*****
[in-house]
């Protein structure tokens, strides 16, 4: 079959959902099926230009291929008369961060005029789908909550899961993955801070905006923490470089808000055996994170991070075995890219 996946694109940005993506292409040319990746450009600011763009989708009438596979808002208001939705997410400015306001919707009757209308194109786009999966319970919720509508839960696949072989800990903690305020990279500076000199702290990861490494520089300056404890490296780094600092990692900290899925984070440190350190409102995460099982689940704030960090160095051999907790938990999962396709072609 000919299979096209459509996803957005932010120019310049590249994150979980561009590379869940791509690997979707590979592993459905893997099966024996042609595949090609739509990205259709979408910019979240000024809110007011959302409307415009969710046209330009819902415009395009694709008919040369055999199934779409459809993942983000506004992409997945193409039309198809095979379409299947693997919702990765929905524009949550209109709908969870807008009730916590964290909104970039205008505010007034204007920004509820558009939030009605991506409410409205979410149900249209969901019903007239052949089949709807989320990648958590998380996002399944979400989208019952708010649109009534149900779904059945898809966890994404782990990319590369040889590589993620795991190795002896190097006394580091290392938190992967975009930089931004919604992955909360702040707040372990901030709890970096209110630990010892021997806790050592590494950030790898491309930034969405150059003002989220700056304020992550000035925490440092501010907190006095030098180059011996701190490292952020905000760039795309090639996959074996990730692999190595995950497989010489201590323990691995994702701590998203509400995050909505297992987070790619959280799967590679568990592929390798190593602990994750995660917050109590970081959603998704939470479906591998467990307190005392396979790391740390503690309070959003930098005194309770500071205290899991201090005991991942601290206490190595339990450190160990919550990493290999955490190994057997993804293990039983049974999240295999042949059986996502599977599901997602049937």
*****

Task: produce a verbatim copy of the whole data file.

[in-house]
């Protein structure tokens, strides 16, 4: 079959959902099926230009291929008369961060005029789908909550899961993955801070905006923490470089808000055996994170991070075995890219 996946694109940005993506292409040319990746450009600011763009989708009438596979808002208001939705997410400015306001919707009757209308194109786009999966319970919720509508839960696949072989800990903690305020990279500076000199702290990861490494520089300056404890490296780094600092990692900290899925984070440190350190409102995460099982689940704030960090160095051999907790938990999962396709072609 000919299979096209459509996803957005932010120019310049590249994150979980561009590379869940791509690997979707590979592993459905893997099966024996042609595949090609739509990205259709979408910019979240000024809110007011959302409307415009969710046209330009819902415009395009694709008919040369055999199934779409459809993942983000506004992409997945193409039309198809095979379409299947693997919702990765929905524009949550209109709908969870807008009730916590964290909104970039205008505010007034204007920004509820558009939030009605991506409410409205979410149900249209969901019903007239052949089949709807989320990648958590998380996002399944979400989208019952708010649109009534149900779904059945898809966890994404782990990319590369040889590589993620795991190795002896190097006394580091290392938190992967975009930089931004919604992955909360702040707040372990901030709890970096209110630990010892021997806790050592590494950030790898491309930034969405150059003002989220700056304020992550000035925490440092501010907190006095030098180059011996701190490292952020905000760039795309090639996959074996990730692999190595995950497989010489201590323990691995994702701590998203509400995050909505297992987070790619959280799967590679568990592929390798190593602990994750995660917050109590970081959603998704939470479906591998467990307190005392396979790391740390503690309070959003930098005194309770500071205290899991201090005991991942601290206490190595339990450190160990919550990493290999955490190994057997993804293990039983049974999240295999042949059986996502599977599901997602049937």